A new immigrant to France is allowed to drive with his foreign license, but only temporarily. By the end of his first year, if he intends to continue legally (most do not), he is expected to have acquired a French license (permit de conduire). Although I have not driven since my arrival, and although I have no intention of buying a car, I might not mind renting one someday, and in preparation of this eventuality I resigned myself to submit myself to the earthly authorities and jump through the uniquely French hoops required to become an honest conducteur.
I started the process, perhaps not very helpfully, by reading Joe Start’s hilarious book French License. I recommend it to anyone wanting a glimpse into the web of absurdities that often deck the halls of French bureaucracy. An American married to a French woman, Joe describes in his book his ten year long process to acquire a driver’s license. His story is highly entertaining, but it can’t be said to give much in the way of courage or optimism to someone starting down the same path.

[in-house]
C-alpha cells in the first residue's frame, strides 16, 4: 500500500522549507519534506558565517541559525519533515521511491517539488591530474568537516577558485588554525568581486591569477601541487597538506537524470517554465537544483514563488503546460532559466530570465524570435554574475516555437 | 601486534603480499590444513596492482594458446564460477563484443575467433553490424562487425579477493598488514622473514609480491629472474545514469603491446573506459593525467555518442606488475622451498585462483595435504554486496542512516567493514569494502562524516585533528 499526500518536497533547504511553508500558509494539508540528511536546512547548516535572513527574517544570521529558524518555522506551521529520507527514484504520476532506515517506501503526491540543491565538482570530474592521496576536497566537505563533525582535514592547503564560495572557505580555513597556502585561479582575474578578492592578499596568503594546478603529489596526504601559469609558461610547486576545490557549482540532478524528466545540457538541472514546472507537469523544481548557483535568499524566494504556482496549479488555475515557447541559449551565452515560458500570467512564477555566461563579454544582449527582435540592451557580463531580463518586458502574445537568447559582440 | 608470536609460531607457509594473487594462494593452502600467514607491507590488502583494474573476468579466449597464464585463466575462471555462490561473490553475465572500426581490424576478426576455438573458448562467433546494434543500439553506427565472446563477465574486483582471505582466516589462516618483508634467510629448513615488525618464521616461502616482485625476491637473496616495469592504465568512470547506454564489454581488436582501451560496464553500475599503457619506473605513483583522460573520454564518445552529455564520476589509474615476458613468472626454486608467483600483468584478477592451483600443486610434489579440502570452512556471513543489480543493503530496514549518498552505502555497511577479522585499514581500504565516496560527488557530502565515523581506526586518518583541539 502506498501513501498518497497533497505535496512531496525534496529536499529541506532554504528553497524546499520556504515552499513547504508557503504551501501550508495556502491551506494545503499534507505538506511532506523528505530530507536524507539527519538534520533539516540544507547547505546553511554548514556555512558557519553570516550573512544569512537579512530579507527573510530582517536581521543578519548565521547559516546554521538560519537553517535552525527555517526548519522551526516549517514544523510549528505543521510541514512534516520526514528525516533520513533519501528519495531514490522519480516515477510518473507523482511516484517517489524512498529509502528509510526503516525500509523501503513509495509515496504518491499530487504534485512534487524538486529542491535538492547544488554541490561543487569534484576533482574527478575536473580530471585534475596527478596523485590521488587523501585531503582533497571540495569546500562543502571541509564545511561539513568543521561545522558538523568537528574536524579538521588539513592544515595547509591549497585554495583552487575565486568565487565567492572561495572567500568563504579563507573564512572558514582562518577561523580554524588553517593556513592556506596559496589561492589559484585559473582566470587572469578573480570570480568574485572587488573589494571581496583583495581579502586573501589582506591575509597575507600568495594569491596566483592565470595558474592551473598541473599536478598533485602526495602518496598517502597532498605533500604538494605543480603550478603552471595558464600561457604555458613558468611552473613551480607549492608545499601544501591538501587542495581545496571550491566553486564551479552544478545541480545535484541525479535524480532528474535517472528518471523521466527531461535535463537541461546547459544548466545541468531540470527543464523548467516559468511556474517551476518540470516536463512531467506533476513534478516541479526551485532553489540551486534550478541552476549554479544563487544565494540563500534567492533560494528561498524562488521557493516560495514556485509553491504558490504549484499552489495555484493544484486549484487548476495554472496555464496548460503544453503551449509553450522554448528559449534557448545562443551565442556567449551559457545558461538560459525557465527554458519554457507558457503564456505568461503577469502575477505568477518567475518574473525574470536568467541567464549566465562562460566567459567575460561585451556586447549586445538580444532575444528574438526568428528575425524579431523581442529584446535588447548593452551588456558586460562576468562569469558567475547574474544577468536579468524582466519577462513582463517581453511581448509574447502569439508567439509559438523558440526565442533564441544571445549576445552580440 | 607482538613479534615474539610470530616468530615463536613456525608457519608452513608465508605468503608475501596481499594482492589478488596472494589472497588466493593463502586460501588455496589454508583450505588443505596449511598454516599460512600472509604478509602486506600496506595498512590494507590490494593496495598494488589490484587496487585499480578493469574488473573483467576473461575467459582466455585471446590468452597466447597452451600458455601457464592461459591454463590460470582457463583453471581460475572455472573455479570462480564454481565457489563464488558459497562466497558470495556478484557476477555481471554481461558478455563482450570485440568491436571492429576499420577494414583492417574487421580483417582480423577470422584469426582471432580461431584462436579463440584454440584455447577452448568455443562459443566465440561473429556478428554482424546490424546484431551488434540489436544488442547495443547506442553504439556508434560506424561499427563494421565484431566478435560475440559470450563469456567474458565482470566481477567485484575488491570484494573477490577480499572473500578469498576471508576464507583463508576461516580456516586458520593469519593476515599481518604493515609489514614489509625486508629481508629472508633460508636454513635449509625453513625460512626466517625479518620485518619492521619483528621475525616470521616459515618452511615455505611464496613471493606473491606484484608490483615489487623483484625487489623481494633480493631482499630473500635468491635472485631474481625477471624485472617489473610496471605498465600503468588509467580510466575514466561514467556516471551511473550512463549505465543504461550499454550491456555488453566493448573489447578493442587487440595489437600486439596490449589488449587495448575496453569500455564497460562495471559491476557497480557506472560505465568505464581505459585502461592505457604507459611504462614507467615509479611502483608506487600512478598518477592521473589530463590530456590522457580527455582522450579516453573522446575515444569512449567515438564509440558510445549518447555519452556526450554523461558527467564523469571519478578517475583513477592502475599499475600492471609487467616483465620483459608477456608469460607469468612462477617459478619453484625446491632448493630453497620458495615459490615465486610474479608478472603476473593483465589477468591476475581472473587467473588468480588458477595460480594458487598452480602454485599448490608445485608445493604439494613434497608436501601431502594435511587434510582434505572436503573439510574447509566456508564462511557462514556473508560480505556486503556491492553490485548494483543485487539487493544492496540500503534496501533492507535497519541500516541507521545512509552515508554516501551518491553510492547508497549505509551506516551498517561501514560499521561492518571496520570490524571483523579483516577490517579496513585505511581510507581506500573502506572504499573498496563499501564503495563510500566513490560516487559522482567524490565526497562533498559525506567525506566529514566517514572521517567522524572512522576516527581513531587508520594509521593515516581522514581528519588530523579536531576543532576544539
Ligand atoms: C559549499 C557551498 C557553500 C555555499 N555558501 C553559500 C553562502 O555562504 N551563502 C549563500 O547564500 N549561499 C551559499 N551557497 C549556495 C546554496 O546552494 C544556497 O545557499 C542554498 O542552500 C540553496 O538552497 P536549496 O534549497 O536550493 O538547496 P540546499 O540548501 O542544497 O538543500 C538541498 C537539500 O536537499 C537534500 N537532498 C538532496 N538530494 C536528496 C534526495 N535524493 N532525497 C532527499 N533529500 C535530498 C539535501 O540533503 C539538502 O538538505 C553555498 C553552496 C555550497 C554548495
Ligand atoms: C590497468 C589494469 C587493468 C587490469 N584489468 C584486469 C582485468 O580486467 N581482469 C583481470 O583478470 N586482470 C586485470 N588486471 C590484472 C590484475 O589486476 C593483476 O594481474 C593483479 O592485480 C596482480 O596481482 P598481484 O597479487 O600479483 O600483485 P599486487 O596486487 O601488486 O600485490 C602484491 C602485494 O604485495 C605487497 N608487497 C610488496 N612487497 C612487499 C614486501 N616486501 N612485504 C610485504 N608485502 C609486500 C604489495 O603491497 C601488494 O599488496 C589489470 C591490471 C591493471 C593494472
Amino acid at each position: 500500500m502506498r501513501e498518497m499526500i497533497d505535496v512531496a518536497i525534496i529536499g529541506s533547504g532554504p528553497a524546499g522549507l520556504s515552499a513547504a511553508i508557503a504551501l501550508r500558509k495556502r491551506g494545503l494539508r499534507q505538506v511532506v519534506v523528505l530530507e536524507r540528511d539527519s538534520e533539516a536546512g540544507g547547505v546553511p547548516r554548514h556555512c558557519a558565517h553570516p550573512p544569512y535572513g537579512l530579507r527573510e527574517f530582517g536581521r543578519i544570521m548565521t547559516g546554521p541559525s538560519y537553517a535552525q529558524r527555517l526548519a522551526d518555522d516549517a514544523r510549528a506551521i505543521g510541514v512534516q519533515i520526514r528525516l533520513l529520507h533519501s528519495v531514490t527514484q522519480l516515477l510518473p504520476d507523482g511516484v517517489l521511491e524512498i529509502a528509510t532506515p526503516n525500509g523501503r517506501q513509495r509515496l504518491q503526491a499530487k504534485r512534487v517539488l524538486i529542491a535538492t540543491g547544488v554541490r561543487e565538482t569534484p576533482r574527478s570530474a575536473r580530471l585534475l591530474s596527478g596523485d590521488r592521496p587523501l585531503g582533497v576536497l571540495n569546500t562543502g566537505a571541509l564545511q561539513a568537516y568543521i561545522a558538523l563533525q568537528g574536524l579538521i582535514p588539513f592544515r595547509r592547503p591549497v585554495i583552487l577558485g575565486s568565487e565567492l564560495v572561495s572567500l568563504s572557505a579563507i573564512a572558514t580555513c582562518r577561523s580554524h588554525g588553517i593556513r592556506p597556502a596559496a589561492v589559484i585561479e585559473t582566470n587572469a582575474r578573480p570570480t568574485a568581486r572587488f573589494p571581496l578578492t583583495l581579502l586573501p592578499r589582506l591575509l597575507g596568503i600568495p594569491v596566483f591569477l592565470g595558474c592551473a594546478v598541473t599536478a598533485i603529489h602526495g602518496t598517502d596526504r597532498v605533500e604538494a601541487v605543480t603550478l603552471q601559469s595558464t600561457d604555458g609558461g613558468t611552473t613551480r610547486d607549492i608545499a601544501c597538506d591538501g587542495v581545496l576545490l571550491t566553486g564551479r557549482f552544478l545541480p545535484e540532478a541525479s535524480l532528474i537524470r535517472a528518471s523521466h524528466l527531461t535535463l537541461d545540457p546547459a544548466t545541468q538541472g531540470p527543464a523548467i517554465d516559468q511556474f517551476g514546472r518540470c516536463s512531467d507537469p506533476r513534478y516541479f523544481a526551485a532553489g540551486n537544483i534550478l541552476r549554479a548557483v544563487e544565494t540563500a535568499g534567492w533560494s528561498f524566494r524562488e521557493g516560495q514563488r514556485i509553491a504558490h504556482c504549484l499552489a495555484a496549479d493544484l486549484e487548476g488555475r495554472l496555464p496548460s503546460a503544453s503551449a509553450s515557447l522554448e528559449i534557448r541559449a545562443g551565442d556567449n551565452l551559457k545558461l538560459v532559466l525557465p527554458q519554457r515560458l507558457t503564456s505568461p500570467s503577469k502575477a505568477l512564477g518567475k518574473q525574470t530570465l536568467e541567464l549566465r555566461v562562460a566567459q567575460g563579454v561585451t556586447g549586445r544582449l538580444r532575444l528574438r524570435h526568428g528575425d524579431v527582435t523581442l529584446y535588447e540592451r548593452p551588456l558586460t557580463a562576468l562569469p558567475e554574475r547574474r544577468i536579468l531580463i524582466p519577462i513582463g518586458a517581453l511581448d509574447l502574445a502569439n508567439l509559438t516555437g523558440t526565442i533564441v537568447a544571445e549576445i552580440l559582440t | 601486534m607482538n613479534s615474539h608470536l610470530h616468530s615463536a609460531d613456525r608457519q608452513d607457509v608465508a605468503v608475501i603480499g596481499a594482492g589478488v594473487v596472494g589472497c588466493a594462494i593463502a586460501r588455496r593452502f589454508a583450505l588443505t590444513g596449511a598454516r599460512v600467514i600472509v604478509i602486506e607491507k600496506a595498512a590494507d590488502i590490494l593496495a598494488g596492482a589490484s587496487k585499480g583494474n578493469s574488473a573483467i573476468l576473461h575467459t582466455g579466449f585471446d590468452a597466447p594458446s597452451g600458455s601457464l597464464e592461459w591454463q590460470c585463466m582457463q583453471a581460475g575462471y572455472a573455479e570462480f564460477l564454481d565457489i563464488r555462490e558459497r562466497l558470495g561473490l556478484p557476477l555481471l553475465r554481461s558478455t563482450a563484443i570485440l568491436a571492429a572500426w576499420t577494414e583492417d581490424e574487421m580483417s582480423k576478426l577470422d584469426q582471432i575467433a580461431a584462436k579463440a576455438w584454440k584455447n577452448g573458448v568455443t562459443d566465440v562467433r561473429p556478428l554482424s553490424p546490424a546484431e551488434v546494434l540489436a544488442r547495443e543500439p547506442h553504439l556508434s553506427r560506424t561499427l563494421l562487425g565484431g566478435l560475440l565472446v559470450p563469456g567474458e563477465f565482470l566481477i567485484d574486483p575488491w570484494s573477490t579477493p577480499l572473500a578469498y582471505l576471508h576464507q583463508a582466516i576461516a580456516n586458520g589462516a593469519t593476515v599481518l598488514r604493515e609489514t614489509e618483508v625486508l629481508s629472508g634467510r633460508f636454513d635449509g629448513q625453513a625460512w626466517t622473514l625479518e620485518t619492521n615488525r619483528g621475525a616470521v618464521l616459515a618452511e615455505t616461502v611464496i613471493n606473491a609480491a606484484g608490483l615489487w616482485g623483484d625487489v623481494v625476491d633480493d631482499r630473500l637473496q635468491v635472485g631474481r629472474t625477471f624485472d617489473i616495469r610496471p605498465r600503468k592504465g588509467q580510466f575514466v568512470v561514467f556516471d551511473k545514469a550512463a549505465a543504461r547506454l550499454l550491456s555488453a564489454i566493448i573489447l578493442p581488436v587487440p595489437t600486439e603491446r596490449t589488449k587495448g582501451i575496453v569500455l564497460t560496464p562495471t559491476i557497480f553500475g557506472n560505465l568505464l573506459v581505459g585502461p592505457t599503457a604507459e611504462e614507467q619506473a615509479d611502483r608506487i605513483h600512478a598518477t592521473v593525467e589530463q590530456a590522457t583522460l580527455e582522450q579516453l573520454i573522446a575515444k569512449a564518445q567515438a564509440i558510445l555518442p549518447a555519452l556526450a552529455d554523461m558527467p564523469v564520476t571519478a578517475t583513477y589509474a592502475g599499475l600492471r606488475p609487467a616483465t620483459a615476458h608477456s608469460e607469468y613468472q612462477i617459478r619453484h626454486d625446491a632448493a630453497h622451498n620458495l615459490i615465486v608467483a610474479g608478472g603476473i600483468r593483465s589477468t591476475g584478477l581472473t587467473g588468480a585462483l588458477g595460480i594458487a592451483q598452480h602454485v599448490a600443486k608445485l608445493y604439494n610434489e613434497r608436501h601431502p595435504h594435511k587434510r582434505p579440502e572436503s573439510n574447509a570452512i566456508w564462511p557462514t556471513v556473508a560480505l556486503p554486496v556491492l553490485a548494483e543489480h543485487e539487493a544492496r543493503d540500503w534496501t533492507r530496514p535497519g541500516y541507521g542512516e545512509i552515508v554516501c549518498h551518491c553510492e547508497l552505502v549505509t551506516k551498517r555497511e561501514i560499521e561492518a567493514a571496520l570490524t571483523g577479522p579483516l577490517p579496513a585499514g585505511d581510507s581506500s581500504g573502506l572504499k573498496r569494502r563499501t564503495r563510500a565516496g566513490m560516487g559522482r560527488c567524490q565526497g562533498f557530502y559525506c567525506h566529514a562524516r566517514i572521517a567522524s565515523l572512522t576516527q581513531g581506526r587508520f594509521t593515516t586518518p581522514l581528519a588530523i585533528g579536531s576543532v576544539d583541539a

But surely that was an extreme case. I perused French YouTube to see what the natives had to say. The first step in the process is to pass the theoretical exam, called le Code de la Route. The video with the most views on the topic (18 million), informed me that the esoteric language used in the test is unknown even to the French. The video was made by a peachy-faced teenager, and was posted in 2011.
The video with the second most views (3 million), was posted more recently, in 2021. It shows an old man, unshaved, worn down by the trials of life. But on this day he is happy! He has just succeeded in passing le Code! But wait, this is strange. It seems like I recognize this guy. Why yes, it’s the same kid as in the first video! So that makes ten years for him, just to pass the theoretical.
When I mentioned my quest to various French acquaintances, they invariably gave me a look of sincere pity mixed with skepticism. Some gave me a “bon courage!” but others, overcome by traumatic memories, muttered “oh merde.”